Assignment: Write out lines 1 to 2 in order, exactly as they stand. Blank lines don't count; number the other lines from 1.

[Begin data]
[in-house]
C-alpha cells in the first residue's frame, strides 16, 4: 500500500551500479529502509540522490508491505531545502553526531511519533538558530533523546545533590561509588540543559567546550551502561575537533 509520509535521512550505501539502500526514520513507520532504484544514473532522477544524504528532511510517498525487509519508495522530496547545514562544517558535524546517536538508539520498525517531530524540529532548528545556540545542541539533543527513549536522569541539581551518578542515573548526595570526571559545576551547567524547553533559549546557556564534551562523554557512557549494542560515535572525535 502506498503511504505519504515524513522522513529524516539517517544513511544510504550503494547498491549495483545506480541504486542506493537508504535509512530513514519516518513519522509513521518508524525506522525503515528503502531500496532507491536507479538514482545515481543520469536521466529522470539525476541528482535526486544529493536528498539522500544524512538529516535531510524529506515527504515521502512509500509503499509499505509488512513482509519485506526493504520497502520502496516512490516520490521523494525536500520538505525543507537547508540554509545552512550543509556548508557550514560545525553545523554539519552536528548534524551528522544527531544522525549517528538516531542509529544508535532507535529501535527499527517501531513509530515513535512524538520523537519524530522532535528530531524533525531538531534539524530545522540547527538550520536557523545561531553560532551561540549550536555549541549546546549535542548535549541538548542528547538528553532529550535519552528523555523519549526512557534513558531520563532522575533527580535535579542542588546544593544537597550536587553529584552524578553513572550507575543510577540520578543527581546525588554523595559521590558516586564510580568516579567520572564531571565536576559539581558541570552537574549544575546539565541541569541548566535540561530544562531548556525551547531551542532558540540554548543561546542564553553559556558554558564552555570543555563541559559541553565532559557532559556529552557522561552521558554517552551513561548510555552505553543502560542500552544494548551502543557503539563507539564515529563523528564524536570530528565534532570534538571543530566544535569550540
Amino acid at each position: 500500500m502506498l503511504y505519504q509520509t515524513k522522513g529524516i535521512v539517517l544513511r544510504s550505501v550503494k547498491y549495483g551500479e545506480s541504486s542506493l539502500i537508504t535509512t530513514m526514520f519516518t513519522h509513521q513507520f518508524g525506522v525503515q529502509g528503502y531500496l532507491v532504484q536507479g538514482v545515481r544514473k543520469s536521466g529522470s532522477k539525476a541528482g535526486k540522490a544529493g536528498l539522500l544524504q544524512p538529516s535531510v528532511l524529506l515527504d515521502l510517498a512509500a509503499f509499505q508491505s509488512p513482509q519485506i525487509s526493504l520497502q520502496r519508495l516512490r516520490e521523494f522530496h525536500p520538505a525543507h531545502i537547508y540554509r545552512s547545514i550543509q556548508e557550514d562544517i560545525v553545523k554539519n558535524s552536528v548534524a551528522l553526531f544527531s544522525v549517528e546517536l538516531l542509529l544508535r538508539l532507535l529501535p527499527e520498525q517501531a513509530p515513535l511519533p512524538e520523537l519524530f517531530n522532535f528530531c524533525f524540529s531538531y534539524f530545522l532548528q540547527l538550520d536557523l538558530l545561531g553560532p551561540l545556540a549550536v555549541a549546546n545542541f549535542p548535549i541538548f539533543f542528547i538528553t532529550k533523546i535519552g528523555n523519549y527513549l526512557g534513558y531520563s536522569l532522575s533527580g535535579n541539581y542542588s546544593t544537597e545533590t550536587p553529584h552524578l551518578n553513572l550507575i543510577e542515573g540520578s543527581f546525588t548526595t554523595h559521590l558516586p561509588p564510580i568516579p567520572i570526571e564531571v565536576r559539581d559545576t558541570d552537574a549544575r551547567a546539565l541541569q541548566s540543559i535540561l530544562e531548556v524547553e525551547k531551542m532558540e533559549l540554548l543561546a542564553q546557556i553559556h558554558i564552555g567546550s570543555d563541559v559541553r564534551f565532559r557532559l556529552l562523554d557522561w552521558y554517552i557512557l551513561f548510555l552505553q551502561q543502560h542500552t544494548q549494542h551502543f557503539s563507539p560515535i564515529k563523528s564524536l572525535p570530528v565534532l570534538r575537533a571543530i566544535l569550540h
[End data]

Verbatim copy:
[in-house]
C-alpha cells in the first residue's frame, strides 16, 4: 500500500551500479529502509540522490508491505531545502553526531511519533538558530533523546545533590561509588540543559567546550551502561575537533 509520509535521512550505501539502500526514520513507520532504484544514473532522477544524504528532511510517498525487509519508495522530496547545514562544517558535524546517536538508539520498525517531530524540529532548528545556540545542541539533543527513549536522569541539581551518578542515573548526595570526571559545576551547567524547553533559549546557556564534551562523554557512557549494542560515535572525535 502506498503511504505519504515524513522522513529524516539517517544513511544510504550503494547498491549495483545506480541504486542506493537508504535509512530513514519516518513519522509513521518508524525506522525503515528503502531500496532507491536507479538514482545515481543520469536521466529522470539525476541528482535526486544529493536528498539522500544524512538529516535531510524529506515527504515521502512509500509503499509499505509488512513482509519485506526493504520497502520502496516512490516520490521523494525536500520538505525543507537547508540554509545552512550543509556548508557550514560545525553545523554539519552536528548534524551528522544527531544522525549517528538516531542509529544508535532507535529501535527499527517501531513509530515513535512524538520523537519524530522532535528530531524533525531538531534539524530545522540547527538550520536557523545561531553560532551561540549550536555549541549546546549535542548535549541538548542528547538528553532529550535519552528523555523519549526512557534513558531520563532522575533527580535535579542542588546544593544537597550536587553529584552524578553513572550507575543510577540520578543527581546525588554523595559521590558516586564510580568516579567520572564531571565536576559539581558541570552537574549544575546539565541541569541548566535540561530544562531548556525551547531551542532558540540554548543561546542564553553559556558554558564552555570543555563541559559541553565532559557532559556529552557522561552521558554517552551513561548510555552505553543502560542500552544494548551502543557503539563507539564515529563523528564524536570530528565534532570534538571543530566544535569550540